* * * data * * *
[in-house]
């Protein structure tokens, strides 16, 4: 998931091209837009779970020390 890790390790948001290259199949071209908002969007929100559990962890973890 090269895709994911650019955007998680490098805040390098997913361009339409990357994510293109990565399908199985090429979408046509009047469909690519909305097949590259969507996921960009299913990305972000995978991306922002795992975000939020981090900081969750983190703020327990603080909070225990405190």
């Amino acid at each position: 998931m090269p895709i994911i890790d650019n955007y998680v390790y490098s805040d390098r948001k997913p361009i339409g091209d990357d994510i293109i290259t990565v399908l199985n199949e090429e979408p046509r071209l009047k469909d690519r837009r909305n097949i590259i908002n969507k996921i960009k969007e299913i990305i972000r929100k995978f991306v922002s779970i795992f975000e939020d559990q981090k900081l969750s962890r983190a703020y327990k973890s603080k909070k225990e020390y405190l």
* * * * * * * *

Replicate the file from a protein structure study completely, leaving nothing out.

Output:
[in-house]
């Protein structure tokens, strides 16, 4: 998931091209837009779970020390 890790390790948001290259199949071209908002969007929100559990962890973890 090269895709994911650019955007998680490098805040390098997913361009339409990357994510293109990565399908199985090429979408046509009047469909690519909305097949590259969507996921960009299913990305972000995978991306922002795992975000939020981090900081969750983190703020327990603080909070225990405190």
């Amino acid at each position: 998931m090269p895709i994911i890790d650019n955007y998680v390790y490098s805040d390098r948001k997913p361009i339409g091209d990357d994510i293109i290259t990565v399908l199985n199949e090429e979408p046509r071209l009047k469909d690519r837009r909305n097949i590259i908002n969507k996921i960009k969007e299913i990305i972000r929100k995978f991306v922002s779970i795992f975000e939020d559990q981090k900081l969750s962890r983190a703020y327990k973890s603080k909070k225990e020390y405190l």